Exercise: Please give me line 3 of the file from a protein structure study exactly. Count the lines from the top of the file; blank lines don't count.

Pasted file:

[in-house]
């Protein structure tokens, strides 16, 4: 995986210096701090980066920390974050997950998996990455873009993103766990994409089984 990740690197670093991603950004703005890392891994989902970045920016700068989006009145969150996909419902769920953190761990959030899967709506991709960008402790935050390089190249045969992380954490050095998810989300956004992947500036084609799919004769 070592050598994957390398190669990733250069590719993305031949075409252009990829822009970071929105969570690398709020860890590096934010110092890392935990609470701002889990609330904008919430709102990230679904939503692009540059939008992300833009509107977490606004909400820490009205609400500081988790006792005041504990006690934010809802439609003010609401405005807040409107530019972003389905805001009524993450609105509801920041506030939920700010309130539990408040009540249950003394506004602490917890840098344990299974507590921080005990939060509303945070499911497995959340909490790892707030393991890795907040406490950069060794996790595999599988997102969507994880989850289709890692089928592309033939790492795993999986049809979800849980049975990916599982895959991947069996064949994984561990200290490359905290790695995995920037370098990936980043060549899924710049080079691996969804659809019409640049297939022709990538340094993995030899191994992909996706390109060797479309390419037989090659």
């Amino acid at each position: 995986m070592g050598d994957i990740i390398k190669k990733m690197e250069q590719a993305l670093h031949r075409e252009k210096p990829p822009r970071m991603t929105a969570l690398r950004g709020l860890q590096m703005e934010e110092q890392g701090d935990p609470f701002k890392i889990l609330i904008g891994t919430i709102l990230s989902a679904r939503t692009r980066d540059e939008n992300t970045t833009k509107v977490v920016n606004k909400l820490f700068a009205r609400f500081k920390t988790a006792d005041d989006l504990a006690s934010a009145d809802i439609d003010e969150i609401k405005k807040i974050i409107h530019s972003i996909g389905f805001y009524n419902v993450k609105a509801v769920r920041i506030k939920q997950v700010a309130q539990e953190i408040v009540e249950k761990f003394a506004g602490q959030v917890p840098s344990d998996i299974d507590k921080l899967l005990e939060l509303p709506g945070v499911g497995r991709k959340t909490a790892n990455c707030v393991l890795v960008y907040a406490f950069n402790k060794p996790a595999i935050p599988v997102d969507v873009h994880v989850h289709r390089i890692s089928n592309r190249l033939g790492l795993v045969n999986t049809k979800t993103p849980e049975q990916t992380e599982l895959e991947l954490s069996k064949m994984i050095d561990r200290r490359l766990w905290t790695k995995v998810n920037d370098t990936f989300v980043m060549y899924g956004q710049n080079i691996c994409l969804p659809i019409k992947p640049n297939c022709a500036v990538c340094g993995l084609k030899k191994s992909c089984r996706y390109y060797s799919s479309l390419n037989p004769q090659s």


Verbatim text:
């Amino acid at each position: 995986m070592g050598d994957i990740i390398k190669k990733m690197e250069q590719a993305l670093h031949r075409e252009k210096p990829p822009r970071m991603t929105a969570l690398r950004g709020l860890q590096m703005e934010e110092q890392g701090d935990p609470f701002k890392i889990l609330i904008g891994t919430i709102l990230s989902a679904r939503t692009r980066d540059e939008n992300t970045t833009k509107v977490v920016n606004k909400l820490f700068a009205r609400f500081k920390t988790a006792d005041d989006l504990a006690s934010a009145d809802i439609d003010e969150i609401k405005k807040i974050i409107h530019s972003i996909g389905f805001y009524n419902v993450k609105a509801v769920r920041i506030k939920q997950v700010a309130q539990e953190i408040v009540e249950k761990f003394a506004g602490q959030v917890p840098s344990d998996i299974d507590k921080l899967l005990e939060l509303p709506g945070v499911g497995r991709k959340t909490a790892n990455c707030v393991l890795v960008y907040a406490f950069n402790k060794p996790a595999i935050p599988v997102d969507v873009h994880v989850h289709r390089i890692s089928n592309r190249l033939g790492l795993v045969n999986t049809k979800t993103p849980e049975q990916t992380e599982l895959e991947l954490s069996k064949m994984i050095d561990r200290r490359l766990w905290t790695k995995v998810n920037d370098t990936f989300v980043m060549y899924g956004q710049n080079i691996c994409l969804p659809i019409k992947p640049n297939c022709a500036v990538c340094g993995l084609k030899k191994s992909c089984r996706y390109y060797s799919s479309l390419n037989p004769q090659s």